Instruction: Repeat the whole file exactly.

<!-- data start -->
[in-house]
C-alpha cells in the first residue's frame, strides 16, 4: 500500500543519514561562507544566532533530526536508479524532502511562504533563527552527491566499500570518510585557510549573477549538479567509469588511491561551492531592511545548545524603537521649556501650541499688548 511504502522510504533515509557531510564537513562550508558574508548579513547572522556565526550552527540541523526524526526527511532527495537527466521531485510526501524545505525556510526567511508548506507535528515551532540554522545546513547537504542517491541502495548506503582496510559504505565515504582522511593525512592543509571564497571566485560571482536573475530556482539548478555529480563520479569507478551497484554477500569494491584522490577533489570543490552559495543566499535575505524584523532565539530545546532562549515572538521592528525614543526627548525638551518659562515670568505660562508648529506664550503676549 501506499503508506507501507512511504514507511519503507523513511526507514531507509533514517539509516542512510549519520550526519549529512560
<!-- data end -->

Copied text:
[in-house]
C-alpha cells in the first residue's frame, strides 16, 4: 500500500543519514561562507544566532533530526536508479524532502511562504533563527552527491566499500570518510585557510549573477549538479567509469588511491561551492531592511545548545524603537521649556501650541499688548 511504502522510504533515509557531510564537513562550508558574508548579513547572522556565526550552527540541523526524526526527511532527495537527466521531485510526501524545505525556510526567511508548506507535528515551532540554522545546513547537504542517491541502495548506503582496510559504505565515504582522511593525512592543509571564497571566485560571482536573475530556482539548478555529480563520479569507478551497484554477500569494491584522490577533489570543490552559495543566499535575505524584523532565539530545546532562549515572538521592528525614543526627548525638551518659562515670568505660562508648529506664550503676549 501506499503508506507501507512511504514507511519503507523513511526507514531507509533514517539509516542512510549519520550526519549529512560